copyright law

If the culture industries wonder why people have so little respect for copyright law these days, they need look no further than the Warner Music Group’s claimed copyright of the song “Happy Birthday.”  It’s a grotesque mockery of the avowed principles of copyright law and a scam on the public that has persisted for decades.  But with a revenue stream of $5,000 a day, or $2 million a year, Warner Music is not about to stop charging people for the right to perform “its” song.

Thanks to a courageous filmmaker, however, this travesty may soon come to an end.  Jennifer Nelson had been making a documentary about the “Happy Birthday” song when Warner said it would cost her $1,500 to use it in her film.  Nelson filed a lawsuit two years ago, a remarkable challenge in itself to the usual legal bullying by copyright owners. After all, who has the money or stomach to battle large corporations with well-paid lawyers or to lobby Members of Congress whose minds have already been made up by campaign contributions from music, film and publishing companies? Most TV shows simply forbid their hosts and performers from singing "Happy Birthday," and various restaurants have come up with their own alternative songs, lest they incur licensing fees.

It now appears that Nelson’s legal team has uncovered hard evidence that the copyright to "Happy Birthday" has been invalid for years.  In a storage facility used by the University of Pittsburgh, lawyers found a 1922 songbook that contained the lyrics of “Happy Birthday” in a song entitled “Good Morning and Birthday Song.” This is significant because there was no copyright notice on the song in the book – a requirement for copyright protection under the law at the time – and anything published before 1923 has entered the public domain and is free for anyone to use.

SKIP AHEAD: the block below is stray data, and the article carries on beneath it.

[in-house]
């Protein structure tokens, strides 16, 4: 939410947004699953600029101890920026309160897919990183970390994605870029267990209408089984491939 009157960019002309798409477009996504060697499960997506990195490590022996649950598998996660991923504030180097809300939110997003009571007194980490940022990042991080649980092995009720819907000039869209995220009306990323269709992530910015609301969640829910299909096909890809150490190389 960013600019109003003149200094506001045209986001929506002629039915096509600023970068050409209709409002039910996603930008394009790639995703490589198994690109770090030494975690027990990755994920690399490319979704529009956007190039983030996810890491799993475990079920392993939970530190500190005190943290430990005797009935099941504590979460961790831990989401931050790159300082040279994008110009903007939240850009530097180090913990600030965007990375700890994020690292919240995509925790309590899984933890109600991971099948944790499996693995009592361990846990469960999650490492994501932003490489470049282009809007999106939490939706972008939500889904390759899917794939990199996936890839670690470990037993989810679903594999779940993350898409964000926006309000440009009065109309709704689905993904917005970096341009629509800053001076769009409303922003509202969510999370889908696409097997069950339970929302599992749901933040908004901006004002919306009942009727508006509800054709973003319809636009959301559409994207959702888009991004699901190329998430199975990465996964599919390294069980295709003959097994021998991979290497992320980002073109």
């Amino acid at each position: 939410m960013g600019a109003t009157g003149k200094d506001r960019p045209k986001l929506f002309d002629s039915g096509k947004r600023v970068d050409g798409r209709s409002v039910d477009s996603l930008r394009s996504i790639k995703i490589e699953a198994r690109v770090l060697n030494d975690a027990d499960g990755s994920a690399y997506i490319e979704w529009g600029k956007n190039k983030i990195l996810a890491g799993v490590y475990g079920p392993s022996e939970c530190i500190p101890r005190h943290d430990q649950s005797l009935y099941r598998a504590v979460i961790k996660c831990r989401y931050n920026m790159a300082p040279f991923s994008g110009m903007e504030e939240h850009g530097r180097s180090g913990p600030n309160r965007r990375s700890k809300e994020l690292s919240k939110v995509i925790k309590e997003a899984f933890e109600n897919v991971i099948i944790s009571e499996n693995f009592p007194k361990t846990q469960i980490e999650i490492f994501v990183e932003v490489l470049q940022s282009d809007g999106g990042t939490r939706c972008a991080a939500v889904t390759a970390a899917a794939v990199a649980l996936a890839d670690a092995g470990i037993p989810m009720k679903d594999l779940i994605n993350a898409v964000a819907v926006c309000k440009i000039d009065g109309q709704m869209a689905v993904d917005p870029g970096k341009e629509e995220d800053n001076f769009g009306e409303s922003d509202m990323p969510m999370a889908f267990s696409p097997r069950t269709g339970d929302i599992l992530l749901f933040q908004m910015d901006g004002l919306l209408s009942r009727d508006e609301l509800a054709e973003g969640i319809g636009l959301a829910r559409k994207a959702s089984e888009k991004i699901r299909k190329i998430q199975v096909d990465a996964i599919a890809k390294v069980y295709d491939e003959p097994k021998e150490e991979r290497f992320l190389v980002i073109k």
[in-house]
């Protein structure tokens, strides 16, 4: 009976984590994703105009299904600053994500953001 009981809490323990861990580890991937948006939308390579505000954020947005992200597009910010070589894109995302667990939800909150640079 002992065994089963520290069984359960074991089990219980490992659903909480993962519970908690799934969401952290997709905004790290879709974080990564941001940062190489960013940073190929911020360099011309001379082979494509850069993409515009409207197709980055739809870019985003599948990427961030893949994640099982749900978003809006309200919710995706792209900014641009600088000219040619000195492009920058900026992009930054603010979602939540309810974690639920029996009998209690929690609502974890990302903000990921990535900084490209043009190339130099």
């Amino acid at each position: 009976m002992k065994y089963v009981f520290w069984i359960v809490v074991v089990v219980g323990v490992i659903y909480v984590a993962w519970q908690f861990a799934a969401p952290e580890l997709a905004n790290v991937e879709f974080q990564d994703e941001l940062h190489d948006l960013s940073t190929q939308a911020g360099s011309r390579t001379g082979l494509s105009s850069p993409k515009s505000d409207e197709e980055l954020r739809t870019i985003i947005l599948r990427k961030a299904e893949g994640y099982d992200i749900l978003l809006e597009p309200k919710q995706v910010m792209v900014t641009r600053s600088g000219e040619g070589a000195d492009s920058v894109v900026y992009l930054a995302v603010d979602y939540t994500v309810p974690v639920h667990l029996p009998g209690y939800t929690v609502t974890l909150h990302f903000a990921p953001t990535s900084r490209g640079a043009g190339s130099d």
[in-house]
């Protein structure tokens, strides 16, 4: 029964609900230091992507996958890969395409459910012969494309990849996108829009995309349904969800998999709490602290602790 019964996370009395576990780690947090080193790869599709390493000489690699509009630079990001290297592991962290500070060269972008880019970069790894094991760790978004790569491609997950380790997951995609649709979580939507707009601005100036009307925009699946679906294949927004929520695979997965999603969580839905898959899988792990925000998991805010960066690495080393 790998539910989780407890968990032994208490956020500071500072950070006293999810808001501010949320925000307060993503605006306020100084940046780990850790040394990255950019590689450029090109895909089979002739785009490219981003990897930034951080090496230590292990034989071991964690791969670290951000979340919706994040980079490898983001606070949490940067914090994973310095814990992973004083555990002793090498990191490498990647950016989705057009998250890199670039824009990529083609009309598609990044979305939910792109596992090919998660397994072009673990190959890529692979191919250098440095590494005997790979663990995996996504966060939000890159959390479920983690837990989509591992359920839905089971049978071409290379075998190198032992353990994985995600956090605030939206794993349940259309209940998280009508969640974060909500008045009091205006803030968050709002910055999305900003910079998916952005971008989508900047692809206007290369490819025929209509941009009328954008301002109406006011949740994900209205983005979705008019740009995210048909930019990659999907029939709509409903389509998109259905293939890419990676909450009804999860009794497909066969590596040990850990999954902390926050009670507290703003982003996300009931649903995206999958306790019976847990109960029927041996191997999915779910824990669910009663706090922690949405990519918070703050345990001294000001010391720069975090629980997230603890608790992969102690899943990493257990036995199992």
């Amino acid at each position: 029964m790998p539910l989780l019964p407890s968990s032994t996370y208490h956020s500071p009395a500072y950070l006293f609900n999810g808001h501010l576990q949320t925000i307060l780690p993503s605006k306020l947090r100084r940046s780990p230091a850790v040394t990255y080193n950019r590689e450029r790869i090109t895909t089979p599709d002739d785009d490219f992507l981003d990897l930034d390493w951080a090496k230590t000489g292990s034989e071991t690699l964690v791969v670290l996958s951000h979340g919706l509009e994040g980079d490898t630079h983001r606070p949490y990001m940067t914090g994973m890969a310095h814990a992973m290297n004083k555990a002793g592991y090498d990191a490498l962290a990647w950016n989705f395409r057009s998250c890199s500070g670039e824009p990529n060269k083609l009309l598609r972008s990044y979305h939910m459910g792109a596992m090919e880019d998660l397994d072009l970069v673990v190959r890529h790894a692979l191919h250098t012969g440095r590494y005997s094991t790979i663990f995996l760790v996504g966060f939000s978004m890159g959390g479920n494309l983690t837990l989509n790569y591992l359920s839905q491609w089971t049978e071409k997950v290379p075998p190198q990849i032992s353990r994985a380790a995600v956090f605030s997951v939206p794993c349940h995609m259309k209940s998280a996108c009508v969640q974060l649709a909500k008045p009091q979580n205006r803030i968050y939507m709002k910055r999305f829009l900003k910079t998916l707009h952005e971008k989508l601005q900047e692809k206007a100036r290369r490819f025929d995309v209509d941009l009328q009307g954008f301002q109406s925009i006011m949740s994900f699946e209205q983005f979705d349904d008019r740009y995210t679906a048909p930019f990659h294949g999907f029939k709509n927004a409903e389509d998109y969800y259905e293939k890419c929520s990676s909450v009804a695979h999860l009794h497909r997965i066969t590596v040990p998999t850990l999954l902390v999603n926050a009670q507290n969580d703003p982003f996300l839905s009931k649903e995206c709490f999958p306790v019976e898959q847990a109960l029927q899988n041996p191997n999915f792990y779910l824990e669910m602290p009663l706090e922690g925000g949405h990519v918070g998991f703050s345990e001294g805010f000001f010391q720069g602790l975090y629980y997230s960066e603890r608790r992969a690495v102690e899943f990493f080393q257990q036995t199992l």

The Commons and EU Knowledge Policies

One of the great advantages of a commons analysis is its ability to deconstruct the prevailing myths of “intellectual property” as a wholly private “product” – and then to reconstruct it as knowledge and culture that lives and breathes only in a social context, among real people.  This opens up a new conversation about if and how property rights in knowledge should be granted in the first place.  It also renders any ownership claims about knowledge under copyrights and patents far more complicated -- and requires a fair consideration of how commons might actually be more productive substitutes or complements to traditional intellectual property rights.